After surprising many with a run to the knockout round of the 2014 World Cup, the U.S. Men’s National Team should be looking forward to next year’s Gold Cup.
Manager Jurgen Klinsmann injected the squad with a bit of youth during their World Cup campaign and their collective success has many excited about the prospects of this team moving forward.
The next major tournament for the USMNT is the 2015 Gold Cup which has an undetermined host country, but should offer fans another chance to see the bright, young talent Klinsmann has at his disposal now.
While Klinsmann seems to be heading in the direction of handing over minutes to many of the younger players in the player pool, there are a few spots where it is unclear what Klinsmann will do as far as roster selection.
The left-back spot seems to be up for grabs as DaMarcus Beasley might have had his swan song in that loss to Belgium and Timmy Chandler basically played himself out of immediate contention for the position in friendlies leading up to the tournament. Will Klinsmann move Fabian Johnson over to the left side to allow DeAndre Yedlin, who turned heads in Brazil, a chance for a regular starting role? Or will Klinsmann look at someone like Greg Garza who seems to be the next worthy candidate? Garza plays left-back regularly for Tijuana in the Mexican league as a 22-year-old and many have touted him as the ideal replacement for Beasley.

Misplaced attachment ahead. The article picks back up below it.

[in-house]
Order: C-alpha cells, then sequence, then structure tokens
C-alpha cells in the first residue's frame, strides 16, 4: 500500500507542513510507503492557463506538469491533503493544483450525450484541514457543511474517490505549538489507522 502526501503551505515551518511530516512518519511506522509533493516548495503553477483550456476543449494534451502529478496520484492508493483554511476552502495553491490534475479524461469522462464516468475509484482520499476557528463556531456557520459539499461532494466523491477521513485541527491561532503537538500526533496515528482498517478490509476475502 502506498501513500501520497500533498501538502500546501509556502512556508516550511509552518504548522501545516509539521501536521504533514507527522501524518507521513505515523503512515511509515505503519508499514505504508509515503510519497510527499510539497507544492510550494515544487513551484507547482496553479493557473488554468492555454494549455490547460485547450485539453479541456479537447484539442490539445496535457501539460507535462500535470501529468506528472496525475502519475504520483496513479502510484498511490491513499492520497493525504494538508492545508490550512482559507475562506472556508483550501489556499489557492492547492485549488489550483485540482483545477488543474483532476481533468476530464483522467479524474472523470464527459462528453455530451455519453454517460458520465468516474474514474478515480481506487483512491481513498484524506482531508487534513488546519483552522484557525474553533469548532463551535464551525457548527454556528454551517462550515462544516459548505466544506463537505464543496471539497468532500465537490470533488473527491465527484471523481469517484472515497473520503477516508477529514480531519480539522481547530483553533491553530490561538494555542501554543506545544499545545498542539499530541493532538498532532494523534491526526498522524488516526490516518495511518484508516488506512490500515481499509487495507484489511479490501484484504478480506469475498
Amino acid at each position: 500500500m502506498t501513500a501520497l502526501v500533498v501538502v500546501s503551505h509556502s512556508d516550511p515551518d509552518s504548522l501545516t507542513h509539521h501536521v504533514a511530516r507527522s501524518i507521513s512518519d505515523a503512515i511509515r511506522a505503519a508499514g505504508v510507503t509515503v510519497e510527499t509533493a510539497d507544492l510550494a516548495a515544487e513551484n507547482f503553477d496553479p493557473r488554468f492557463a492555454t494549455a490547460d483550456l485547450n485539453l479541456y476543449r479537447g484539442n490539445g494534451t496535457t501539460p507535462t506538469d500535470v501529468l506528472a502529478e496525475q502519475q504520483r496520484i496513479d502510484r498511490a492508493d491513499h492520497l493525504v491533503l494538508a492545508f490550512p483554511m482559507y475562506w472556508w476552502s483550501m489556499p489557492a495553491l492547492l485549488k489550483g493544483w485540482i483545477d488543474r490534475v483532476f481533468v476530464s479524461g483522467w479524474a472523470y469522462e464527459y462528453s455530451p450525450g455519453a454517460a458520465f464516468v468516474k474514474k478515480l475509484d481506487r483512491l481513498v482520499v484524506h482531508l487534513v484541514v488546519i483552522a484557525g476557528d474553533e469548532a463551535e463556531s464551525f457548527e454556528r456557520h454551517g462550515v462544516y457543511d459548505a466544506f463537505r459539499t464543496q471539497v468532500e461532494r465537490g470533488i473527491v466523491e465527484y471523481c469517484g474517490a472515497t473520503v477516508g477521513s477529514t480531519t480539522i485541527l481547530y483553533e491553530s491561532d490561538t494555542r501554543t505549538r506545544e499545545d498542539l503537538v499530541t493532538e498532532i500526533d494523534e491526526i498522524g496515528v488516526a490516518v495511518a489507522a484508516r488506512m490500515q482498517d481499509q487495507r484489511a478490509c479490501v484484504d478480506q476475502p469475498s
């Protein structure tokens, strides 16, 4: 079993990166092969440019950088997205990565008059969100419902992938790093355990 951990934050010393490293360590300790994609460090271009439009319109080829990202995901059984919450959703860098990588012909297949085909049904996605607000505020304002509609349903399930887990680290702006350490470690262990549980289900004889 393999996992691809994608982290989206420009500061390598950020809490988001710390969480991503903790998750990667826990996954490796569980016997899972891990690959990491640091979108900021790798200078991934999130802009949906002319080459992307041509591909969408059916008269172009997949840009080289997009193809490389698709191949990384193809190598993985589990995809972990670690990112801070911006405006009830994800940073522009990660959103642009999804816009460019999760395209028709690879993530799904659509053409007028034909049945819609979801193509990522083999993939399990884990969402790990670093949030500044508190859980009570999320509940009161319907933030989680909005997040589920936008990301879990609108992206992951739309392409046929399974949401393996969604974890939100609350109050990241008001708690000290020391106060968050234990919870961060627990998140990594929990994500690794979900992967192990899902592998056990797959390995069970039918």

Figuring out Michael Bradley‘s position going forward will also be a bit of a challenge for Klinsmann. Bradley performed well, but not up to the usual standard we’ve come to expect from him as he played a foreign, more advanced position in midfield during the World Cup. Will Mix Diskerud be ready to take up that position in order to allow Bradley to excel in a deep-lying role? Could the potential inclusion of Gedion Zelalem be the necessary component needed to finally transform the attack in the aggressive approach Klinsmann has been promising? Zelalem is an unknown variable at this point, but his potential is off the charts and could be the key to the USMNT making a leap to the next level.
We must also consider the futures of Tim Howard and Clint Dempsey whose collective accomplishments have been invaluable to the team. Klinsmann could use these two as mentors to the younger players as he begins to usher them in for the new era of American soccer, but how long might that possible mentoring period last?
The Gold Cup will be used as another measuring device to see how much progress the USMNT has made under Klinsmann, but one thing should be expected: the team needs to begin showing the attack-minded and possession-based soccer that Klinsmann has mentioned in his vision when he took over this program.
This upcoming tournament will be the first audition for young players like Garza and, potentially, Zelalem. It will also show exactly what type of plan Klinsmann has in place as he tries to improve his team for the next World Cup in Russia. A heavy focus on including the younger players will mean the trial by fire approach is in effect. A squad similar to the one that went to Brazil might mean that there is still a learning curve the inexperienced players will have to go through in order to earn minutes.
While the 2018 World Cup is the ultimate goal, Klinsmann is aware that this upcoming Gold Cup will be important in developing the team further in the direction he wants it to go and it could be another chance for other young American players to provide a glimpse of what they can bring to the team.